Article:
A Bad Case Of Venture Capital Envy
The world of leveraged buyouts has never been glamorous. It's about finding down-on-their-luck companies, piling them up with debt, siphoning off cash flow, refocusing management, and flipping them to make a bundle. Mundane, maybe, but a formula that has worked like a charm: Annual returns, after fees, for top-drawer funds averaged 22.7% over the past 20 years, vs. 19.7% for the Standard & Poor's 500-stock index.
These days, though, the funds are seeking, well, sex appeal. LBO houses from Hicks, Muse, Tate & Furst Inc. to Forstmann Little & Co. are starting to pile into high-risk Internet deals. That's a dramatic departure from their typical highly leveraged deals. But it's no mystery why they're changing tack: In 1999, LBO returns were just 15% compared with 90% for early-stage venture capitalists. And the trend will accelerate. "More and more funds are making Internet investing a part of their portfolio, adding to the confusion of their investors," says Jesse Reyes, managing director of Venture Economics, a Newark (N.J.) firm specializing in private-equity research.
Indeed, some LBO investors are more than just confused--they're downright nervous: "My primary concern is whether LBO funds have the [necessary] expertise, or are they learning on our nickel?" says David Locke, senior investment officer of the Los Angeles County Employees Retirement Assn., which invests $1 billion in LBO funds.
The LBO guys, of course, insist they can switch readily from Old Economy industries to the Internet. But their wildly differing strategies suggest that they're still feeling their way.
The most zealous of the new breed is Thomas H. Lee Co. in Boston, a $5 billion LBO shop that has just raised over $600 million to start a separate Internet fund. The firm hired eight Net specialists from General Electric Capital Services Inc. to oversee the fund. "While we are not constrained by our LBO charter, smaller, early-stage investments are more appropriate for a different fund," says founder Thomas H. Lee.
At private-equity fund Kohlberg Kravis Roberts & Co., however, Henry R. Kravis and some of his top execs have made several early-stage investments out of their own pockets rather than use their funds' cash for riskier deals. But the LBO fund has also made Net and telecom investments, albeit in bigger, more mature companies such as CAIS Internet, a provider of broadband Net access.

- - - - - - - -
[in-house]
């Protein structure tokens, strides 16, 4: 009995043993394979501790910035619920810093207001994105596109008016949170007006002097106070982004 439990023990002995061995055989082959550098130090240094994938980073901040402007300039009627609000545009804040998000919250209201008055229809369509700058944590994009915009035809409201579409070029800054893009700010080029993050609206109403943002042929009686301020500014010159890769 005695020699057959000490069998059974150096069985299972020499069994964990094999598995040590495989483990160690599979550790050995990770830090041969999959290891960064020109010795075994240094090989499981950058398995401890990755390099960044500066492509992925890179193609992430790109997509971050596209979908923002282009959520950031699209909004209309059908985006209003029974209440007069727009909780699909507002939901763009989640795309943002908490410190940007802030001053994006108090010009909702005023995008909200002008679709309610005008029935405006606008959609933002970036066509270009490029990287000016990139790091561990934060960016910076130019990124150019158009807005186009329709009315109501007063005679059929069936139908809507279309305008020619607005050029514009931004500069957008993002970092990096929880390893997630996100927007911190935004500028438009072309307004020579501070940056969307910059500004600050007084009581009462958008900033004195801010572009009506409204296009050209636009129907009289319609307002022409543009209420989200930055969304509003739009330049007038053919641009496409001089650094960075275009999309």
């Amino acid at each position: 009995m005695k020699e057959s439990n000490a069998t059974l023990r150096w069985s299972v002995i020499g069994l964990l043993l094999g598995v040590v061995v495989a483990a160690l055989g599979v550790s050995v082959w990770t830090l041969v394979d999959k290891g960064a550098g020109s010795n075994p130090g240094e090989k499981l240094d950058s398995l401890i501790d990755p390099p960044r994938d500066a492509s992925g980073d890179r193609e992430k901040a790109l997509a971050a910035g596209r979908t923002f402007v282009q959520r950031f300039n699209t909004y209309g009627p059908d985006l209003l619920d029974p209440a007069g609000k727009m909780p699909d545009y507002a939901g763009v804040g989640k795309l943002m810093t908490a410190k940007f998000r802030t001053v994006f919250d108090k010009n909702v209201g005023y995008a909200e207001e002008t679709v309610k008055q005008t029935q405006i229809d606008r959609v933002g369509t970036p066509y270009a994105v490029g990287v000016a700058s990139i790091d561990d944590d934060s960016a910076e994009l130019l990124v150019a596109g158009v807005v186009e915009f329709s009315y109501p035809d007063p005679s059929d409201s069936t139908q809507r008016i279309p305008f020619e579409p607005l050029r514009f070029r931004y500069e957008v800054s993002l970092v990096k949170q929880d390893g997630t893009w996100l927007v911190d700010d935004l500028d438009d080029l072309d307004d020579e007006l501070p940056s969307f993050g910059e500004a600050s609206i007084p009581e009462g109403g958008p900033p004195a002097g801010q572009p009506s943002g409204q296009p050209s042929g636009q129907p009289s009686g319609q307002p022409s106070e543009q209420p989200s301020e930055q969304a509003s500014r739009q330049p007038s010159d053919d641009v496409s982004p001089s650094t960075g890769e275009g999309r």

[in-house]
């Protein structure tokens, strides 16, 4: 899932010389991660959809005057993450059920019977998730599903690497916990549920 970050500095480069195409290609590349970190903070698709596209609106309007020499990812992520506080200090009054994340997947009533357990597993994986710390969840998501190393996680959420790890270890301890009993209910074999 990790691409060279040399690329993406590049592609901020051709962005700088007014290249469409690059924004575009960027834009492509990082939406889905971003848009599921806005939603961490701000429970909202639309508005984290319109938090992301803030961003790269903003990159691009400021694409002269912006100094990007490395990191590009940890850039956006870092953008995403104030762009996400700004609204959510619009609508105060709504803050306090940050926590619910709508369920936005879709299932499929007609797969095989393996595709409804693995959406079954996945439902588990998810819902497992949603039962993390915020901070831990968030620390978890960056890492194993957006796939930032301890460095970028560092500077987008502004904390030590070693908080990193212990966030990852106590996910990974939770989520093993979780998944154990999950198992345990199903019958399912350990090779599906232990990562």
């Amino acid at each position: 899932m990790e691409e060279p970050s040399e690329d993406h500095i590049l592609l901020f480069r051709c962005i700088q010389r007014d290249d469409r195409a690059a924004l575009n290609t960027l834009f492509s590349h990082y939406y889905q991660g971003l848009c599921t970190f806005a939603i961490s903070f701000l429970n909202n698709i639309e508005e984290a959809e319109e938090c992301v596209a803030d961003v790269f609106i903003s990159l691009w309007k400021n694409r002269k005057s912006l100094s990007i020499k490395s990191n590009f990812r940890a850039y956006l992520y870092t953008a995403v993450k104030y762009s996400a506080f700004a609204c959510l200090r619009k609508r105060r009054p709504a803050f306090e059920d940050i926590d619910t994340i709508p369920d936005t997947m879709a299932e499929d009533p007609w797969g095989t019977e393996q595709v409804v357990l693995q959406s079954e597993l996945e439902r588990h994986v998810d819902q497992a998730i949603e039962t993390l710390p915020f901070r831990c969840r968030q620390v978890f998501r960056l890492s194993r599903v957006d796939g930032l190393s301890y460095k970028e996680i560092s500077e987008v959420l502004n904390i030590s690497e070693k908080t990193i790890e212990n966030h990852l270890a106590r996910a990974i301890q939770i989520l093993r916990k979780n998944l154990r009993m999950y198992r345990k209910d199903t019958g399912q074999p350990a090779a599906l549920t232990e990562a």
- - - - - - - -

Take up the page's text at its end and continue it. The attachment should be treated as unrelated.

STILL LEERY. Some LBO players have few qualms about mingling higher-risk Net deals with traditional buyouts. Dallas's Hicks, Muse's private-equity fund invests about 75% of the $7.5 billion it manages in LBOs. But over the past three years, it has made $100 million in early-stage Net investments--though all of them have been in partnership with traditional venture-capital firms.
However, many LBO funds remain leery of the latest fad and how customers would react should they follow it. Vestar Capital Partners, a $2.5 billion buyout fund, for instance, has foresworn Internet investing. "That's stretching our charter beyond what investors intended," says CEO Dan O'Connell.
Skeptics such as Lawrence Schloss, head of Donaldson, Lufkin & Jenrette Inc.'s merchant banking activities, who oversees $6 billion of LBO funds, doubt that the LBO world and Net investing will ever really meld. "The sun doesn't shine on the same dog every day," he says. When the stock market corrects, he forecasts, the LBO guys who strayed will quickly return to business as usual.
Maybe so. But, for now, LBO players are scrambling to find their place in the Internet sun while it lasts.